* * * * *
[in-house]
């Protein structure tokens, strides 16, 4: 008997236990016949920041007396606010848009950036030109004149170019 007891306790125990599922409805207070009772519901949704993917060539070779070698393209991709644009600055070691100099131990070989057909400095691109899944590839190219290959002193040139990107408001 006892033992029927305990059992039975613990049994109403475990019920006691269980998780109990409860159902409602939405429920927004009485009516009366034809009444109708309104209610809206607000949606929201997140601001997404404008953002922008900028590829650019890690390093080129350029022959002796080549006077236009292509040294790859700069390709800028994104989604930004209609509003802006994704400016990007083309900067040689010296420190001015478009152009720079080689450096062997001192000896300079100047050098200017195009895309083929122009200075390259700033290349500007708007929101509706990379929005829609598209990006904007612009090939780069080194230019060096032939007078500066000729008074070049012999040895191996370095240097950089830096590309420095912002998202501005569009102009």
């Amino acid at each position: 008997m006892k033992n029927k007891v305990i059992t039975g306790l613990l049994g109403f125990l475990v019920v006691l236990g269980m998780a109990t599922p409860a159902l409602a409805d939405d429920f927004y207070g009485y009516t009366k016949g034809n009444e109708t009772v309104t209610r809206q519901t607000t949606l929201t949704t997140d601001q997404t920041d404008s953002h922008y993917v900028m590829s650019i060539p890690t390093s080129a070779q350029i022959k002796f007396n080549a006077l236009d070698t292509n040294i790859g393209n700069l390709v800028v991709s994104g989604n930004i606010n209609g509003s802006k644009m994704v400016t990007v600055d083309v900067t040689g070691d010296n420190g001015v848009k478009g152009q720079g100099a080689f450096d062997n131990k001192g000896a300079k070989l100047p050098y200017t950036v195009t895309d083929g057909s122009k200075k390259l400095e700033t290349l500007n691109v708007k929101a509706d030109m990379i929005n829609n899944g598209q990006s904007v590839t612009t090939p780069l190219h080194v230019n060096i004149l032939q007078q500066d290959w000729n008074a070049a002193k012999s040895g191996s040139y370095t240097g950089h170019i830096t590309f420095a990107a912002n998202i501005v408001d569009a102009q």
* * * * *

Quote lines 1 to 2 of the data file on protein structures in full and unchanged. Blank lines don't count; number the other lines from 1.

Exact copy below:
[in-house]
């Protein structure tokens, strides 16, 4: 008997236990016949920041007396606010848009950036030109004149170019 007891306790125990599922409805207070009772519901949704993917060539070779070698393209991709644009600055070691100099131990070989057909400095691109899944590839190219290959002193040139990107408001 006892033992029927305990059992039975613990049994109403475990019920006691269980998780109990409860159902409602939405429920927004009485009516009366034809009444109708309104209610809206607000949606929201997140601001997404404008953002922008900028590829650019890690390093080129350029022959002796080549006077236009292509040294790859700069390709800028994104989604930004209609509003802006994704400016990007083309900067040689010296420190001015478009152009720079080689450096062997001192000896300079100047050098200017195009895309083929122009200075390259700033290349500007708007929101509706990379929005829609598209990006904007612009090939780069080194230019060096032939007078500066000729008074070049012999040895191996370095240097950089830096590309420095912002998202501005569009102009």